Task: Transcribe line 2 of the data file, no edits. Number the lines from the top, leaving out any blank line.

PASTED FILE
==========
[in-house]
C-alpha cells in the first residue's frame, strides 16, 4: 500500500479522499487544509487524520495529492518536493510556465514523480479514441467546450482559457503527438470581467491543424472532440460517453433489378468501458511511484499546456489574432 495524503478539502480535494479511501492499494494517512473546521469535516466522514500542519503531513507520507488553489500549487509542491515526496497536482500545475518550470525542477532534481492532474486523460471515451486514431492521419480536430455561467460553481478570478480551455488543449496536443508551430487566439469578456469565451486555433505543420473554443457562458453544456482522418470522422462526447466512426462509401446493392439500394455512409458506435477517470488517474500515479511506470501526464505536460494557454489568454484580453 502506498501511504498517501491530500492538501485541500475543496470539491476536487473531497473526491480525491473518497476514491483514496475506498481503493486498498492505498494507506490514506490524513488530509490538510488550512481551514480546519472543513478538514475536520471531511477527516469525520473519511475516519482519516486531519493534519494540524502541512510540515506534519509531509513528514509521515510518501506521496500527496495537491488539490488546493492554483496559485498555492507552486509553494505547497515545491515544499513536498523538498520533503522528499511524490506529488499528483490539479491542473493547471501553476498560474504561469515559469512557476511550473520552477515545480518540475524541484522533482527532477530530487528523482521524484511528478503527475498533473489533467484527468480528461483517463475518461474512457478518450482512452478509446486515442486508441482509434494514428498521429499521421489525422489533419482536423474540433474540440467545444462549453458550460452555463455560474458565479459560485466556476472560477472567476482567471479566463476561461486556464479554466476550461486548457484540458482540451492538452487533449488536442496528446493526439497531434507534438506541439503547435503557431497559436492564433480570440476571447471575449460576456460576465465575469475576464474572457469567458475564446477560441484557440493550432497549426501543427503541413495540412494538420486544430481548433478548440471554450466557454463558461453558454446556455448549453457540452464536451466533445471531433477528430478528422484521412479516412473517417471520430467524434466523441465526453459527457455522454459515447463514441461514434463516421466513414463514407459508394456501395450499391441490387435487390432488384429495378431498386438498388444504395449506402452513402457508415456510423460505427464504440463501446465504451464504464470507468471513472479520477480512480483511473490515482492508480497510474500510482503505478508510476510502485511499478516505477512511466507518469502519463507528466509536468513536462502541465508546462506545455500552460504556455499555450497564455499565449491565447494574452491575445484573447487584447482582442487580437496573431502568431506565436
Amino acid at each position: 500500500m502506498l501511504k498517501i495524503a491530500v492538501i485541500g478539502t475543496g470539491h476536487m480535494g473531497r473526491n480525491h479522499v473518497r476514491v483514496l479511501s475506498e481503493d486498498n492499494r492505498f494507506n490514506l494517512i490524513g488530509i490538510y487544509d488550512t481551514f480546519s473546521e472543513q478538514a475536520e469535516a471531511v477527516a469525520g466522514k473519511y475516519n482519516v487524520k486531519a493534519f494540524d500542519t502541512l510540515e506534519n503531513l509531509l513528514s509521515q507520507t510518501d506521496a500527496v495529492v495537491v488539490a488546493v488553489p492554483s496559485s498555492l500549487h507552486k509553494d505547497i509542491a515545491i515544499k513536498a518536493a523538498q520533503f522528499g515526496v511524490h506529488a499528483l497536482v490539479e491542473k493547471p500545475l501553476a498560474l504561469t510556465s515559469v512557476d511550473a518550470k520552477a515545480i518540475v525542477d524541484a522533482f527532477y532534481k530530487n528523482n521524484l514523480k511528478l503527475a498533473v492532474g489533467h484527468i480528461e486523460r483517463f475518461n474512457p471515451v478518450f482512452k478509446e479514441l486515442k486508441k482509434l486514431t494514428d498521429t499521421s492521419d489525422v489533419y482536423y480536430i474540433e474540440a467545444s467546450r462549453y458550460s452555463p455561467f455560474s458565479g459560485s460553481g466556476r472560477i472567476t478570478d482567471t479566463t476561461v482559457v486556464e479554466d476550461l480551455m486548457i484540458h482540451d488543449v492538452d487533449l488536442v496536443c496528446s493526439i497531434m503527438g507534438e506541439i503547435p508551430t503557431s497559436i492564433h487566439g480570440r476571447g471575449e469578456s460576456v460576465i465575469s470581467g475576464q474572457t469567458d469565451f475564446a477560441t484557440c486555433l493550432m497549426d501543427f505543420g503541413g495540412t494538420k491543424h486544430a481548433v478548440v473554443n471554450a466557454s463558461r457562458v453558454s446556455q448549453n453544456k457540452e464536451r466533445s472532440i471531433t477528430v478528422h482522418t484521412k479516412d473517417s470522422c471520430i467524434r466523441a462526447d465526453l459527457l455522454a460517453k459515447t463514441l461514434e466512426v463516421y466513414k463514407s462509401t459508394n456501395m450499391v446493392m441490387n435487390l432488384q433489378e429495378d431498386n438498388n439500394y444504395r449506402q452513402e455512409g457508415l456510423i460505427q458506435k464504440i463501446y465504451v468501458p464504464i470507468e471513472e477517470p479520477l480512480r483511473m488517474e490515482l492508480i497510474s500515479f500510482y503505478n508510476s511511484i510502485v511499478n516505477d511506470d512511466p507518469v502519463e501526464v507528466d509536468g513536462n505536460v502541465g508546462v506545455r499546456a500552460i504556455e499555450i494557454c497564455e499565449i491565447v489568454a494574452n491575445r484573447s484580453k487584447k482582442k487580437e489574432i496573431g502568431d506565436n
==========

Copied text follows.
C-alpha cells in the first residue's frame, strides 16, 4: 500500500479522499487544509487524520495529492518536493510556465514523480479514441467546450482559457503527438470581467491543424472532440460517453433489378468501458511511484499546456489574432 495524503478539502480535494479511501492499494494517512473546521469535516466522514500542519503531513507520507488553489500549487509542491515526496497536482500545475518550470525542477532534481492532474486523460471515451486514431492521419480536430455561467460553481478570478480551455488543449496536443508551430487566439469578456469565451486555433505543420473554443457562458453544456482522418470522422462526447466512426462509401446493392439500394455512409458506435477517470488517474500515479511506470501526464505536460494557454489568454484580453 502506498501511504498517501491530500492538501485541500475543496470539491476536487473531497473526491480525491473518497476514491483514496475506498481503493486498498492505498494507506490514506490524513488530509490538510488550512481551514480546519472543513478538514475536520471531511477527516469525520473519511475516519482519516486531519493534519494540524502541512510540515506534519509531509513528514509521515510518501506521496500527496495537491488539490488546493492554483496559485498555492507552486509553494505547497515545491515544499513536498523538498520533503522528499511524490506529488499528483490539479491542473493547471501553476498560474504561469515559469512557476511550473520552477515545480518540475524541484522533482527532477530530487528523482521524484511528478503527475498533473489533467484527468480528461483517463475518461474512457478518450482512452478509446486515442486508441482509434494514428498521429499521421489525422489533419482536423474540433474540440467545444462549453458550460452555463455560474458565479459560485466556476472560477472567476482567471479566463476561461486556464479554466476550461486548457484540458482540451492538452487533449488536442496528446493526439497531434507534438506541439503547435503557431497559436492564433480570440476571447471575449460576456460576465465575469475576464474572457469567458475564446477560441484557440493550432497549426501543427503541413495540412494538420486544430481548433478548440471554450466557454463558461453558454446556455448549453457540452464536451466533445471531433477528430478528422484521412479516412473517417471520430467524434466523441465526453459527457455522454459515447463514441461514434463516421466513414463514407459508394456501395450499391441490387435487390432488384429495378431498386438498388444504395449506402452513402457508415456510423460505427464504440463501446465504451464504464470507468471513472479520477480512480483511473490515482492508480497510474500510482503505478508510476510502485511499478516505477512511466507518469502519463507528466509536468513536462502541465508546462506545455500552460504556455499555450497564455499565449491565447494574452491575445484573447487584447482582442487580437496573431502568431506565436